Leave it to the wily nine-year veteran to explain why the Bengals shouldn’t be discouraged by the fact they’re winless after two games.
“We have to move forward," said quarterback Andy Dalton. “It’s all we can do. We have to realize that this is not the standard of play. We are a lot better team than what we showed (against the 49ers). So, there’s going to be an extra focus this week. We have to have attention paid to all of the little details as we go into next week for this game plan. We have to be ready to go.”
Consider that over the previous 10 seasons (2009-18), teams who start 0-2 have gone on to make the playoffs 10.3 percent of the time. That rate jumps to 24.8 percent for teams who start 1-2, but falls to a mere 2.3 percent for teams who start 0-3.
There is still plenty of time for the Bengals to turn their season around. It all starts on Sunday as the Bengals face the Bills.
Here are the three things to watch:
1. Sugar Rush –Throughout the offseason, a lot of the talk about head coach Zac Taylor's offense focused on how the team would utilize its two dynamic running backs in Joe Mixon and Giovani Bernard. So it is a surprise when looking at the stats and seeing that Cincinnati ranks last in the NFL with 59 total rushing yards through two games.
Taylor mentioned it’s a combination of factors that have contributed to the running games’ slow start.
“When you watch the 13 ‘good’ runs we (called) on proper down and distances, it was usually just one player,” Taylor said. “It was a different player every time. It’s not like you can point the finger at the same guy. It’s mistargeting and guys getting beat in one-on-one matchups. Those are things we need to clean up. As we get our rhythm in the run game, which will get going, we’ll feel a lot better about it."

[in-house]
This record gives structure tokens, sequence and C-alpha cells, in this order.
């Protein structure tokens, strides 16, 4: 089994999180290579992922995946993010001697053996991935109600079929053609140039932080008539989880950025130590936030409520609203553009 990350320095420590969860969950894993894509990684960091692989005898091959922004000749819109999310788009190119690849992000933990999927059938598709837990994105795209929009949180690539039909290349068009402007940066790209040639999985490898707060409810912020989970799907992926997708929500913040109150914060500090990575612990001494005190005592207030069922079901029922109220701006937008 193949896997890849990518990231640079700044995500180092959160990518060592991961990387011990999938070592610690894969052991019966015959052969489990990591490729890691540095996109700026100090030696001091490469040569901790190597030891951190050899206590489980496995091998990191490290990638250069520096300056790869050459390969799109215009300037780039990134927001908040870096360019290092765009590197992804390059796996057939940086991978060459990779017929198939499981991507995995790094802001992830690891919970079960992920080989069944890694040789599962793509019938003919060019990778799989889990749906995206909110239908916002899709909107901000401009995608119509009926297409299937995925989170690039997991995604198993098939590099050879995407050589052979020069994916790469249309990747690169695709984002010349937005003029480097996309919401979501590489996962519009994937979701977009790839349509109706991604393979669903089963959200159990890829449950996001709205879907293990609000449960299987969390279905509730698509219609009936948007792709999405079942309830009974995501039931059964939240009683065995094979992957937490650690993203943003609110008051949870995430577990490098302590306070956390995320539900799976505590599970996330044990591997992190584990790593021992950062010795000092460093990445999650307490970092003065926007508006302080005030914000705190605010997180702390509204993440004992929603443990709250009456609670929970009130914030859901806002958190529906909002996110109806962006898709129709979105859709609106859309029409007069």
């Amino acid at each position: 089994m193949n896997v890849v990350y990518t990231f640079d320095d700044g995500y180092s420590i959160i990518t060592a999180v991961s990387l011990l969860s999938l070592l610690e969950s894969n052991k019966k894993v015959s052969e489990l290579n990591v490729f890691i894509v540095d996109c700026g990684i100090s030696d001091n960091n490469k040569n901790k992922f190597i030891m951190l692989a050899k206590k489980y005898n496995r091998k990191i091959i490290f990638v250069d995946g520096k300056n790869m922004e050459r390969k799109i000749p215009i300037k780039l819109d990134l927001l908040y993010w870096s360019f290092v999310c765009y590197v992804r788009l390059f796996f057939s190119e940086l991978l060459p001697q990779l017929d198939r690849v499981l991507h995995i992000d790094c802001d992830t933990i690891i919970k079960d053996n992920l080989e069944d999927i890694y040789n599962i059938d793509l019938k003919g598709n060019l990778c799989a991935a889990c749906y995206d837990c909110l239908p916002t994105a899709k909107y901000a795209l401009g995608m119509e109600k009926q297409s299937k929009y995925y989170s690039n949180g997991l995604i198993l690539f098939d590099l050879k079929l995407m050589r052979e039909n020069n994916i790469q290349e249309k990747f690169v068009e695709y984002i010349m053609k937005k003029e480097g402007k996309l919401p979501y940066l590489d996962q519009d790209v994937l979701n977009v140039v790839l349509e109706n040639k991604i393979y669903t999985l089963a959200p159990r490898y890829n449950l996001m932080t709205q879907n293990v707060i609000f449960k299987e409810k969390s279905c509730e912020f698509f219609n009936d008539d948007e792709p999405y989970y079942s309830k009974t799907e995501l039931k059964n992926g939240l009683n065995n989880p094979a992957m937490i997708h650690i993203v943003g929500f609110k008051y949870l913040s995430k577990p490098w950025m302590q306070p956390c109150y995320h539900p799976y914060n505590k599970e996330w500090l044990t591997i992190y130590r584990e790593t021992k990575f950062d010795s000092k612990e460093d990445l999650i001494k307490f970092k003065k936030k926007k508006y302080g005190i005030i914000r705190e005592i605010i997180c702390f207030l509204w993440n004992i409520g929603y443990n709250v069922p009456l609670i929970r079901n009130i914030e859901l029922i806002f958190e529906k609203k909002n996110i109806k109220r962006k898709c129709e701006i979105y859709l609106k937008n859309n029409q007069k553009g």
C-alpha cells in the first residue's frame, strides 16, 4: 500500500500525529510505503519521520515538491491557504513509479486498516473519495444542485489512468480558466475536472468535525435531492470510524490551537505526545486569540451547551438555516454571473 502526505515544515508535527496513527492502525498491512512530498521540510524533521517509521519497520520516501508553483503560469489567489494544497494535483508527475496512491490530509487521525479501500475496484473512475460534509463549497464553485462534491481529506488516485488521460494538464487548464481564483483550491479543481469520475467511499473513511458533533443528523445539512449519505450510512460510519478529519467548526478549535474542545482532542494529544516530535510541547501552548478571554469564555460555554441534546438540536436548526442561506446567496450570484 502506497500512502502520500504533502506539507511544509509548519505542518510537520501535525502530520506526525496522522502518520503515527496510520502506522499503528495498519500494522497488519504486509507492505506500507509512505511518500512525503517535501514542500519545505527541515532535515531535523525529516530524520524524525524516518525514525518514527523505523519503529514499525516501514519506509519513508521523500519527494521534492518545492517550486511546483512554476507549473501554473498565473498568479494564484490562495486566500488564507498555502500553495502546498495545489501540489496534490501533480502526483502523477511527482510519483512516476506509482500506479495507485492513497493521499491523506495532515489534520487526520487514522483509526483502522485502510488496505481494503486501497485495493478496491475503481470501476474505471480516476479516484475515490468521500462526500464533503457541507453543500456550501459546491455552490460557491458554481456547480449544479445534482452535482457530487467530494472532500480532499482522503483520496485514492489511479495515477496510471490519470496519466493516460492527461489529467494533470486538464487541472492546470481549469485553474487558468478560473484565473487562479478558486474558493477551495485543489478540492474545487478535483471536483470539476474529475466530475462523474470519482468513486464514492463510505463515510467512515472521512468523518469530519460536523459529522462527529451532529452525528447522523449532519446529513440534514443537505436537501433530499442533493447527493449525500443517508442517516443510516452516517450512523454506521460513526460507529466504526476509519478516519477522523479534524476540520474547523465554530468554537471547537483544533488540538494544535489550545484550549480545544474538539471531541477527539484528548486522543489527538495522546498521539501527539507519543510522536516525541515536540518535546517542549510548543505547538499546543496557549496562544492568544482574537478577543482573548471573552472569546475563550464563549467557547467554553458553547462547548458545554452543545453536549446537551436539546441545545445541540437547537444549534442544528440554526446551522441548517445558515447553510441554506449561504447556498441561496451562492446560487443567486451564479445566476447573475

Getting a balanced attack on offense will be a priority. Buffalo gave up 129 rushing yards last week to the New York Giants, but it’s too early in the season to gauge how strong the Bills' defense will be committed at stopping the run.
Take a walk down memory lane to some of the best images of the Bengals versus Bills series.
2. Limit The Mental Mistakes – Sunday is the Bills home opener. It’s important to quiet the crowd, force turnovers and avoid mental mistakes.
The Bills are minus-one in turnover margin, while the Bengals are right behind at minus-two. If the Bengals can get the run game going and control the clock, they have a great opportunity to put Buffalo in some difficult game situations.
Both teams through the first two weeks have also taken too many penalties. The Bills were flagged nine times for 65 yards against the Giants after committing seven penalties for 55 yards in Week 1. Cincinnati has been flagged 14 times, but only two of those flags have come on defense. It’s been the inopportune timing of the penalties that have grinded drives to a halt in the Bengals’ first two games.
3. Revamp The Pass Rush – When the Bengals defense is on, it’s the pass rush that leads the way. That was evidence in the defense’s performance at Seattle with four sacks on Russell Wilson and eight and a half tackles for loss. However, last week the Bengals failed to record a sack and registered only two quarterback hits, both coming from Ryan Glasgow. The defense, specifically the line, knows it has to play better to help set the tone.
The good news is Buffalo’s offensive line has not been as stout as years past. The Bills’ offensive line has battled issues with penalties and pass protection. Starting left tackle Dion Dawkins has allowed a team-high three sacks and three pressures through the first two games.
Kickoff: 1 p.m. Eastern.
Television: The game will air on CBS-TV. In the Bengals’ home region, it will be carried by WKRC-TV (Ch. 12) in Cincinnati, WHIO-TV (Ch. 7) in Dayton and on WKYT-TV (Ch. 27) in Lexington. Broadcasters are Tom McCarthy (play-by-play) and Jay Feely (analyst).
Radio: The game will air on the Bengals Radio Network, led by Cincinnati flagship stations WCKY-AM (ESPN 1530) and WEBN-FM (102.7). Broadcasters are Dan Hoard (play-by-play) and Dave Lapham (analyst).